Why is a Stock Halted for Trading?

Stock Trading Halts

What is a stock halt?  Stock Trading Halts occur when a stock exchange gets halted or delayed by the Nasdaq, OTC or NYSE ( New York Stock Exchange ) when there is unusual trading volume or significant news expected out on a stock. A delay is called if this occurs at the beginning of a trading day whereas a halt is called if this occurs during the trading day. The halt or delay usually last an hour or less and this gives investors time to assess the impact of the news. If they didn’t halt or delay the stock, really bad news could be released about a company, and someone with multiple news feeds would have a major advantage over a retail investor.

There are two types of trading halts and delays – regulatory and non-regulatory. Regulatory halts are most common and happen when questions arise about the continued ability of a company to meet listing requirements and/or when a company has pending news that may affect the stocks price.  Non regulatory halts occur when there is a severe buy and sell order imbalance in a security.  When this imbalance occurs, trading is temporarily suspended in order to prevent a disorderly market.

Even the New York Stock Exchange (NYSE) can be halted.  On July 8, 2015, the NYSE was halted due to a trading glitch.

Currently, there are 11 codes used by NASDAQ and other exchanges to specify why trading has been halted for the specific security. The OTCBB currently uses 5 codes.  T-1 and T-12 halt codes are the most commonly used.

What is a T-1 Stock Halt?  A T-1 trading halt is when NASDAQ has halted trading in a stock due to the fact that “material” news will be released soon. A T-1 code is used when News is Pending

What is a T-2 Stock Halt? Once the news has been released, the trading halt code will change to T.2.  This means the dissemination process has begun through a Regulation FD compliant method, and the stock is still halted, but that the news has been released.

What is a T-3 Stock Halt? A T-3 halt code is eventually used when the news has been fully disseminated and there has now been a time specified as to when the stock will re-open for trading. This is called Halt Resumption Times and NASDAQ will display 2 specific times:

1.  A time when market participants can enter quotations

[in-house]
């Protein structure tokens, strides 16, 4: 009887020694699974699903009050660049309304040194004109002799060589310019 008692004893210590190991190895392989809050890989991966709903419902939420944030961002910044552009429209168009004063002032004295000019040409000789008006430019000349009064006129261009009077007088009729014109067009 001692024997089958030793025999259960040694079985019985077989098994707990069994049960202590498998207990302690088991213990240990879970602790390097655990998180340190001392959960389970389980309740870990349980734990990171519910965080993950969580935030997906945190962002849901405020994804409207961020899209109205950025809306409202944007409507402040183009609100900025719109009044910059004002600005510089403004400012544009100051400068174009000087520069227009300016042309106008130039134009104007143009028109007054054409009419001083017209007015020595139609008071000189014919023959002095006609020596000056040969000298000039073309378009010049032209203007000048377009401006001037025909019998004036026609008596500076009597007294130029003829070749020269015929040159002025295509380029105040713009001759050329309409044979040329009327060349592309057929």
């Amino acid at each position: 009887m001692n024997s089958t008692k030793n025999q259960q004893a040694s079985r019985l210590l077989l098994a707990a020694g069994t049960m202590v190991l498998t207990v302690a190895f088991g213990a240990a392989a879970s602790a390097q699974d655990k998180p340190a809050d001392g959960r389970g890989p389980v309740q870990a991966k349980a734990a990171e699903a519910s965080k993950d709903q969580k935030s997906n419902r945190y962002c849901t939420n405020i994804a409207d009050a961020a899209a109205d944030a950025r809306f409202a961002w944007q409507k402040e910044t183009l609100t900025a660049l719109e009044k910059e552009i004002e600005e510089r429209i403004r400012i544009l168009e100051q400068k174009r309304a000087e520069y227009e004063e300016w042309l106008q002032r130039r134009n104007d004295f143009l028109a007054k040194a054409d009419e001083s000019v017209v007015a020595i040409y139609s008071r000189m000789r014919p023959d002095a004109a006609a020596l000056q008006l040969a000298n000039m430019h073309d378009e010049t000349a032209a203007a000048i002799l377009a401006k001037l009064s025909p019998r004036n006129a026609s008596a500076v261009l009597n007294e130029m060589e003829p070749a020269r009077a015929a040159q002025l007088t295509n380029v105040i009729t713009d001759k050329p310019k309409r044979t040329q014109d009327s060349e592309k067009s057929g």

2.  A time at which the security will be released for trading.

What is a T-6 Stock Halt?  A T-6 halt code means Extraordinary Market Activity. If NASDAQ believes that such extraordinary market activity is caused by the misuse or malfunction of an electronic quotation, communication, reporting or execution system, a T-6 code is used

What is a T-8 Stock Halt?  A T-8 halt code is used for ETF’s that are misfunctioning

What is a T-12 Stock Halt? A T-12 halt code is used when NASDAQ or the listing market requests additional information

What is an H-4 Stock Halt? An H-4 code is used when trading is halted due to the company’s non-compliance with NASDAQ listing requirements.

What is an H-9 Stock Halt? When a company is not current in its required filings, trading is halted and a H-9 code is used.

What is an H-10 Stock Halt?  An H-10 halt occurs when The Securities and Exchange Commission (SEC) has suspended trading in this stock.

What is an H-11 Stock Halt? An H-11 code refers to Regulatory Concern. Trading is halted in conjunction with another exchange or market for regulatory reasons.

What is a D stock Halt? A D Stock halt code occurs when a security has been deleted from NASDAQ/CQS

There is nothing an investor can do when a stock is halted. Shares can neither be bought nor sold, so there is no need to contact a broker. When the stock does re-open for trading though, many people will be frantically buying or selling, depending on the news, so be advised not to panic, and wait at least 30 minutes after the halt before placing the order.  Hope for the best (buyout or major piece of positive news), but prepare for the worst (missed earnings, restatement of earnings, etc).